In 2012 the district lines drawn up allowed the Republican controlled states to win control of the House of Representatives with far less than fifty percent of the votes cast for members of the House.  It took a lot of maneuvering and strange shaped voting districts to do this.

Isn’t it time for the Federal Government or the courts to set up a system that creates these districts on a non-partisan basis with simple shapes strictly according to the population?  If the government cannot do this then it may take a Constitutional Amendment to achieve this goal.

A Democracy is supposed to be a government representing the will of the majority.

Our goal should be to make this in the best way possible.  The British eventually got rid of their “rotten boroughs.”  Are we ever going to get rid of gerrymandering?

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The Weiner Component #16 Are The Republicans Modern Day Dinosaurs?

English: Original cartoon of "The Gerry-M...

About 65.5 million years ago something happened to the environment to which the dinosaurs could not adapt and they essentially disappeared from the earth’s surface.  They had existed for about 135 million years as a successful species on this planet.  Could the present day Republicans be similar to the dinosaurs?  Could they be on the verge of an environmental disaster?  Are they holding to absolute positions that have not only been largely repudiated by the general public, but that they insist on retaining regardless of their constituents being against these positions?

Since the end of the 2012 Presidential Election the Republican Party seems to be in a strong state of denial about the results.  According to statements and positions held by its members in Congress, Fox News, and by assorted Tea Party type individuals, one would think they won the election.  Will reality ever set in, at least in Congress, or will the government continue to be dysfunctional?  Because the Republicans still hold a majority in the House of Representatives and the ability to filibuster any bill or appointment in the Senate we could conceivably face two more years of gridlock in Congress with virtually no positive legislation being passed.  If that were to happen the results in the 2014 Midterm Election would be very interesting.  The Republicans could argue themselves out of existence and the U.S. could end up as a one political party country.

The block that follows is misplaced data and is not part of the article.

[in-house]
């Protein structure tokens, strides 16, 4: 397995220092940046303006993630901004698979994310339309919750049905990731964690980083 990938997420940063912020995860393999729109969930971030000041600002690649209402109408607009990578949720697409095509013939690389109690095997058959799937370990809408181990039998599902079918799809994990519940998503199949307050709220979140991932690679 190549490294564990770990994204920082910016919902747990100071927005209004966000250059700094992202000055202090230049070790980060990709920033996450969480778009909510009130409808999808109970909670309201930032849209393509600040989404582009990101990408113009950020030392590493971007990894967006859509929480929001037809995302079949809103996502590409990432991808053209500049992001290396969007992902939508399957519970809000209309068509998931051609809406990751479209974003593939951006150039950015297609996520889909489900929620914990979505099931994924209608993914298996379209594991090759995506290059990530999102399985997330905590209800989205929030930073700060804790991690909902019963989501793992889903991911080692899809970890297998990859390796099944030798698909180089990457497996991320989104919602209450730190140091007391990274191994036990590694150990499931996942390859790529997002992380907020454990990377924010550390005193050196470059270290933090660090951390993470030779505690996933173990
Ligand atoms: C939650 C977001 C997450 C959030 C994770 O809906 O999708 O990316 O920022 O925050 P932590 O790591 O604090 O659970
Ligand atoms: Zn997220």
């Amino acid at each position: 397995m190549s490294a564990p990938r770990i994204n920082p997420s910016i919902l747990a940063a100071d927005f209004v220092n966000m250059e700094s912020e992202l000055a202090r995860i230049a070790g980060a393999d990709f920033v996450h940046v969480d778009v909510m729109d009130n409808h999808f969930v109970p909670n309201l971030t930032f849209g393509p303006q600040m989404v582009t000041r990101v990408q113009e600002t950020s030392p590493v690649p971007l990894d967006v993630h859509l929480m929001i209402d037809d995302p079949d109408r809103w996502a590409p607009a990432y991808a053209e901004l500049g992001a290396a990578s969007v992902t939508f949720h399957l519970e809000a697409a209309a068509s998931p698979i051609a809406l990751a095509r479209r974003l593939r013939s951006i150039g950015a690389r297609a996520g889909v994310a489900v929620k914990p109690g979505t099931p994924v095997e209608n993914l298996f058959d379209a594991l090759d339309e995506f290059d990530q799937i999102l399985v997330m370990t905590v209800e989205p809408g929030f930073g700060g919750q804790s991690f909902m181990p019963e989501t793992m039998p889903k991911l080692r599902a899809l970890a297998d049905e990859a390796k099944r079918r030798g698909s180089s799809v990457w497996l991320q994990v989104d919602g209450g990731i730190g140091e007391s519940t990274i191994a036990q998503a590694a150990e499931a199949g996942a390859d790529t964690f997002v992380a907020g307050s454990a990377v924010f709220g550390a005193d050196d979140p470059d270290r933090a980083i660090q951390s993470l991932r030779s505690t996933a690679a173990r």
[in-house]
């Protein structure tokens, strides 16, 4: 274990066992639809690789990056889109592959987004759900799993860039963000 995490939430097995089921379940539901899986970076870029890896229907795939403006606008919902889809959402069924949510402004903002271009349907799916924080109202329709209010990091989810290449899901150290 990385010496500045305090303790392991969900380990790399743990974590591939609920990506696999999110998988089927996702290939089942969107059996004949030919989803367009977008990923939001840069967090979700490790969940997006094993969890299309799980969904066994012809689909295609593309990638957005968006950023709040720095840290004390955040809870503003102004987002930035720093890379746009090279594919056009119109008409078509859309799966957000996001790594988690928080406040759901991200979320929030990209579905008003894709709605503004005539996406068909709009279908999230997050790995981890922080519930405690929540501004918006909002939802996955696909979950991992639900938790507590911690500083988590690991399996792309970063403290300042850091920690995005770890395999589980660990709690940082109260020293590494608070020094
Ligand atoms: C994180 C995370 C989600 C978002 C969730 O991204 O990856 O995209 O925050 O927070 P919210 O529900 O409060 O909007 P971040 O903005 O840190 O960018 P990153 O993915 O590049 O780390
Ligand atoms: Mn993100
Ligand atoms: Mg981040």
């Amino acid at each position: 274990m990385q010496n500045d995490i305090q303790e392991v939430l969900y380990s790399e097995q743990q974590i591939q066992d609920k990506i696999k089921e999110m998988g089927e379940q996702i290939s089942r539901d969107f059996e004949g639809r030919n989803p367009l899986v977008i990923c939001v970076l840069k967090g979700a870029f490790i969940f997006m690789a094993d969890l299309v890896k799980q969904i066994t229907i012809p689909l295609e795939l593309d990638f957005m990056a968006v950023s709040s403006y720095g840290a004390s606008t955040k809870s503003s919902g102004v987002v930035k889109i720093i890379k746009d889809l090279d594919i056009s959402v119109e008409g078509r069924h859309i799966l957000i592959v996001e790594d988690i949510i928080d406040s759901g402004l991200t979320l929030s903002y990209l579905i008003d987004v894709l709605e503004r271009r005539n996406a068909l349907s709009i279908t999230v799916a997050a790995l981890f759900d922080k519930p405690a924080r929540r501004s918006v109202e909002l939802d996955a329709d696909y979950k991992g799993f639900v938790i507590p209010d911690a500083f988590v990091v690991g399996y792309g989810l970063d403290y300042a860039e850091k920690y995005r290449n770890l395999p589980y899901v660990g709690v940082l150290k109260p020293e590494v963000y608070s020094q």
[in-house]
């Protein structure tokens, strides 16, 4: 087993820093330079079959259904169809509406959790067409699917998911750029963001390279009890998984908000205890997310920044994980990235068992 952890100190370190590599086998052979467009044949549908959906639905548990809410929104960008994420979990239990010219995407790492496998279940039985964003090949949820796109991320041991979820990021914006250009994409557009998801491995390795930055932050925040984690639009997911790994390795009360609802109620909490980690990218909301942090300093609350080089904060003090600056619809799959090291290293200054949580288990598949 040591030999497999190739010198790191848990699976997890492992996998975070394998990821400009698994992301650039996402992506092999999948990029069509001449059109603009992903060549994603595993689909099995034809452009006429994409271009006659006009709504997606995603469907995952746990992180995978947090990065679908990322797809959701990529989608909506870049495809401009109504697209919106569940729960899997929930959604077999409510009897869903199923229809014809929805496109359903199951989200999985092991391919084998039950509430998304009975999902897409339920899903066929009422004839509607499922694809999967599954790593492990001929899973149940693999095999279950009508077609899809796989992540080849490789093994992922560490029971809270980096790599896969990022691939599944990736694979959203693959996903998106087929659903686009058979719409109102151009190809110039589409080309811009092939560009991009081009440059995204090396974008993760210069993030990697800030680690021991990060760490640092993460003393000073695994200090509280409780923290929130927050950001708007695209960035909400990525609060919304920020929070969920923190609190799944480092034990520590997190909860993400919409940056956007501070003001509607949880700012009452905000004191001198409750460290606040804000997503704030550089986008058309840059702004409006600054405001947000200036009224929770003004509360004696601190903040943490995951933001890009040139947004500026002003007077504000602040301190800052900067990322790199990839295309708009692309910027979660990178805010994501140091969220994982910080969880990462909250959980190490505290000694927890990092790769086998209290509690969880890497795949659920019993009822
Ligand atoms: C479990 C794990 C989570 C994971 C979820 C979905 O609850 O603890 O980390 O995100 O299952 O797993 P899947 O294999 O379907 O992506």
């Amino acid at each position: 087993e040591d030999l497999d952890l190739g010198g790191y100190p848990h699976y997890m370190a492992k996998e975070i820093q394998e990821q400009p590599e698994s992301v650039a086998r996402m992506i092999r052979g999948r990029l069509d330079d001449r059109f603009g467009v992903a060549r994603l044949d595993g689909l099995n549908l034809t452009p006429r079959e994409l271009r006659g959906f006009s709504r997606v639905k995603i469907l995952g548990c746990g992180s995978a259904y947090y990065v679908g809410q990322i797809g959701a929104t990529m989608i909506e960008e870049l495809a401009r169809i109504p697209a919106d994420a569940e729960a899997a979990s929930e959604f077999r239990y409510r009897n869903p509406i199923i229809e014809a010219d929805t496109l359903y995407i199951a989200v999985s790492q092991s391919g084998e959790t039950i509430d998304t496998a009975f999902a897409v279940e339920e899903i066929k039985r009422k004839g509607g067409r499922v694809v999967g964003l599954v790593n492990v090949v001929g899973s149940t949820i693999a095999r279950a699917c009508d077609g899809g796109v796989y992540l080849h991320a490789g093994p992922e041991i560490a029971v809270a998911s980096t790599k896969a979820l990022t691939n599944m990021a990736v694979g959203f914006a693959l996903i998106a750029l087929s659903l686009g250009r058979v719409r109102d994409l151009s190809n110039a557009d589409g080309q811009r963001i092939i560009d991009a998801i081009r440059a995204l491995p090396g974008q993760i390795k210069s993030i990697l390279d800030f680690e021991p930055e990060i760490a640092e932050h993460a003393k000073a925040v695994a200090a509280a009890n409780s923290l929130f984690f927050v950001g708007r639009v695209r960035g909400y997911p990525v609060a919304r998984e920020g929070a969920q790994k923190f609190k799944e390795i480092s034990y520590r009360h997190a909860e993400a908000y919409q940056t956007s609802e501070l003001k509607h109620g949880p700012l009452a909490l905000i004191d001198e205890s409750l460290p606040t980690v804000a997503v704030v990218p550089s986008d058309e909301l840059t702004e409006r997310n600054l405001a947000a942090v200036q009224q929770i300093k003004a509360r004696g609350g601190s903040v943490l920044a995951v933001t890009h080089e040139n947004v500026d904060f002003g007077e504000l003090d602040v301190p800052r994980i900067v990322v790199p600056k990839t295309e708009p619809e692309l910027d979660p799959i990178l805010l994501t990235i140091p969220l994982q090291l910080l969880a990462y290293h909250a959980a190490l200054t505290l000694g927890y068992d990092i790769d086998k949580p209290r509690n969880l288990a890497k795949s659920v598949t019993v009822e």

The Founding Fathers in establishing the Constitution had no thought about the establishment of political parties.  Yet in the first Presidential Election George Washington ran as a Federalist.  For the first three Presidential Administrations the Federalist Party, the one dealing with the moneyed classes, was the major party.  In the Election of 1800 John Adams ran against Thomas Jefferson.  Jefferson established the Republican Party, which was sardonically renamed the Democratic-Republican Party by the Federalists, and later became simply the Democratic Party.  The campaign was bitterly fought with each side convinced that the nation would collapse if the other side triumphed.  Thomas Jefferson won that election.  The Federalists were never able to mount another presidential election.  Shortly afterwards they disappeared as a political entity.